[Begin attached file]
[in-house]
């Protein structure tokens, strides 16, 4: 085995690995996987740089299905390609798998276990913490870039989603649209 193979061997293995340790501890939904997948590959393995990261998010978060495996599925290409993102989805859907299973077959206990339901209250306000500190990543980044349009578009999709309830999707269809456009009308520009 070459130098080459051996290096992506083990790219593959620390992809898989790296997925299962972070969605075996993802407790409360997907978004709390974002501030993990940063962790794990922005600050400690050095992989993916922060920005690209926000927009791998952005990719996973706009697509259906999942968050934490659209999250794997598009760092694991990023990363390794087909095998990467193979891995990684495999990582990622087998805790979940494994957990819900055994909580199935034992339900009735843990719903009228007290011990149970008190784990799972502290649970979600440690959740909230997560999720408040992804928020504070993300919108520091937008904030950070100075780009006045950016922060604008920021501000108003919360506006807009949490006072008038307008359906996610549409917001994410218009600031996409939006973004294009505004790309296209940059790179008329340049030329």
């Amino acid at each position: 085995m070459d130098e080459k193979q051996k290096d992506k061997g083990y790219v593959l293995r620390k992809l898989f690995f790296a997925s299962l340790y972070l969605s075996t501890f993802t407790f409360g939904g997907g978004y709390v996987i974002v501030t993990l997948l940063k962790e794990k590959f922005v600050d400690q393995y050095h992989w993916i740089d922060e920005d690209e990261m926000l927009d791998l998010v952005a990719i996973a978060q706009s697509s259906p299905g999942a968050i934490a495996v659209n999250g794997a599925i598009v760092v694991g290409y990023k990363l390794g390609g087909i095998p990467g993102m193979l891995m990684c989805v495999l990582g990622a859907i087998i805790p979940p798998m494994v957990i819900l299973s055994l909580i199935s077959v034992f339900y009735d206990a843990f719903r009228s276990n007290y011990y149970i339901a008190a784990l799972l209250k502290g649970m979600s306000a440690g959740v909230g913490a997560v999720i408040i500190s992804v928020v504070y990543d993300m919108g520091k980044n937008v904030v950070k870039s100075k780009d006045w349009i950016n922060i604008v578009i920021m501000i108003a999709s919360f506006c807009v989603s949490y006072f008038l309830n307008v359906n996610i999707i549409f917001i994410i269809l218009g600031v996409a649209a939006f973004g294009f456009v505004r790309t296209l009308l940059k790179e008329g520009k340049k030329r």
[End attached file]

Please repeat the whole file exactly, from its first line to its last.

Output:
[in-house]
């Protein structure tokens, strides 16, 4: 085995690995996987740089299905390609798998276990913490870039989603649209 193979061997293995340790501890939904997948590959393995990261998010978060495996599925290409993102989805859907299973077959206990339901209250306000500190990543980044349009578009999709309830999707269809456009009308520009 070459130098080459051996290096992506083990790219593959620390992809898989790296997925299962972070969605075996993802407790409360997907978004709390974002501030993990940063962790794990922005600050400690050095992989993916922060920005690209926000927009791998952005990719996973706009697509259906999942968050934490659209999250794997598009760092694991990023990363390794087909095998990467193979891995990684495999990582990622087998805790979940494994957990819900055994909580199935034992339900009735843990719903009228007290011990149970008190784990799972502290649970979600440690959740909230997560999720408040992804928020504070993300919108520091937008904030950070100075780009006045950016922060604008920021501000108003919360506006807009949490006072008038307008359906996610549409917001994410218009600031996409939006973004294009505004790309296209940059790179008329340049030329």
């Amino acid at each position: 085995m070459d130098e080459k193979q051996k290096d992506k061997g083990y790219v593959l293995r620390k992809l898989f690995f790296a997925s299962l340790y972070l969605s075996t501890f993802t407790f409360g939904g997907g978004y709390v996987i974002v501030t993990l997948l940063k962790e794990k590959f922005v600050d400690q393995y050095h992989w993916i740089d922060e920005d690209e990261m926000l927009d791998l998010v952005a990719i996973a978060q706009s697509s259906p299905g999942a968050i934490a495996v659209n999250g794997a599925i598009v760092v694991g290409y990023k990363l390794g390609g087909i095998p990467g993102m193979l891995m990684c989805v495999l990582g990622a859907i087998i805790p979940p798998m494994v957990i819900l299973s055994l909580i199935s077959v034992f339900y009735d206990a843990f719903r009228s276990n007290y011990y149970i339901a008190a784990l799972l209250k502290g649970m979600s306000a440690g959740v909230g913490a997560v999720i408040i500190s992804v928020v504070y990543d993300m919108g520091k980044n937008v904030v950070k870039s100075k780009d006045w349009i950016n922060i604008v578009i920021m501000i108003a999709s919360f506006c807009v989603s949490y006072f008038l309830n307008v359906n996610i999707i549409f917001i994410i269809l218009g600031v996409a649209a939006f973004g294009f456009v505004r790309t296209l009308l940059k790179e008329g520009k340049k030329r």